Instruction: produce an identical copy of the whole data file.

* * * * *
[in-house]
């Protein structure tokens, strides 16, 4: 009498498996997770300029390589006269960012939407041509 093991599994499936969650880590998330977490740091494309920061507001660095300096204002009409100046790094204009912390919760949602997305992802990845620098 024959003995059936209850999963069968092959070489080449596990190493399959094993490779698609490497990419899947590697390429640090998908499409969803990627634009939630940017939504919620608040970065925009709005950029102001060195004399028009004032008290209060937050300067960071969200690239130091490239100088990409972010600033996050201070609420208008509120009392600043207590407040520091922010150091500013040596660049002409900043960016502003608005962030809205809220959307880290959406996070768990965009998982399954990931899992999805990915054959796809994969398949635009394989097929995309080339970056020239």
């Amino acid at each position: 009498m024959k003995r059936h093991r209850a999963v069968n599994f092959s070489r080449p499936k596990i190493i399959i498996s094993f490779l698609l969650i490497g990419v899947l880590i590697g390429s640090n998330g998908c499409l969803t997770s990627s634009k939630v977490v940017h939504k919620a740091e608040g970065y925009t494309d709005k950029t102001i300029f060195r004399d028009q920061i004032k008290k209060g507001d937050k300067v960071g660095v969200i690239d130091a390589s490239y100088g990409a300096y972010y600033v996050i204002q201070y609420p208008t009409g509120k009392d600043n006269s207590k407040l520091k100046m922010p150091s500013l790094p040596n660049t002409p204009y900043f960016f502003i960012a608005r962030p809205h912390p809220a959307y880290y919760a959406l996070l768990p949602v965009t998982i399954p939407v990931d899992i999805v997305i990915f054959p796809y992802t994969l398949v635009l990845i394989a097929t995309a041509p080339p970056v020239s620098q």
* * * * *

[in-house]
């Protein structure tokens, strides 16, 4: 009498498996997770300029390589006269960012939407041509 093991599994499936969650880590998330977490740091494309920061507001660095300096204002009409100046790094204009912390919760949602997305992802990845620098 024959003995059936209850999963069968092959070489080449596990190493399959094993490779698609490497990419899947590697390429640090998908499409969803990627634009939630940017939504919620608040970065925009709005950029102001060195004399028009004032008290209060937050300067960071969200690239130091490239100088990409972010600033996050201070609420208008509120009392600043207590407040520091922010150091500013040596660049002409900043960016502003608005962030809205809220959307880290959406996070768990965009998982399954990931899992999805990915054959796809994969398949635009394989097929995309080339970056020239």
């Amino acid at each position: 009498m024959k003995r059936h093991r209850a999963v069968n599994f092959s070489r080449p499936k596990i190493i399959i498996s094993f490779l698609l969650i490497g990419v899947l880590i590697g390429s640090n998330g998908c499409l969803t997770s990627s634009k939630v977490v940017h939504k919620a740091e608040g970065y925009t494309d709005k950029t102001i300029f060195r004399d028009q920061i004032k008290k209060g507001d937050k300067v960071g660095v969200i690239d130091a390589s490239y100088g990409a300096y972010y600033v996050i204002q201070y609420p208008t009409g509120k009392d600043n006269s207590k407040l520091k100046m922010p150091s500013l790094p040596n660049t002409p204009y900043f960016f502003i960012a608005r962030p809205h912390p809220a959307y880290y919760a959406l996070l768990p949602v965009t998982i399954p939407v990931d899992i999805v997305i990915f054959p796809y992802t994969l398949v635009l990845i394989a097929t995309a041509p080339p970056v020239s620098q």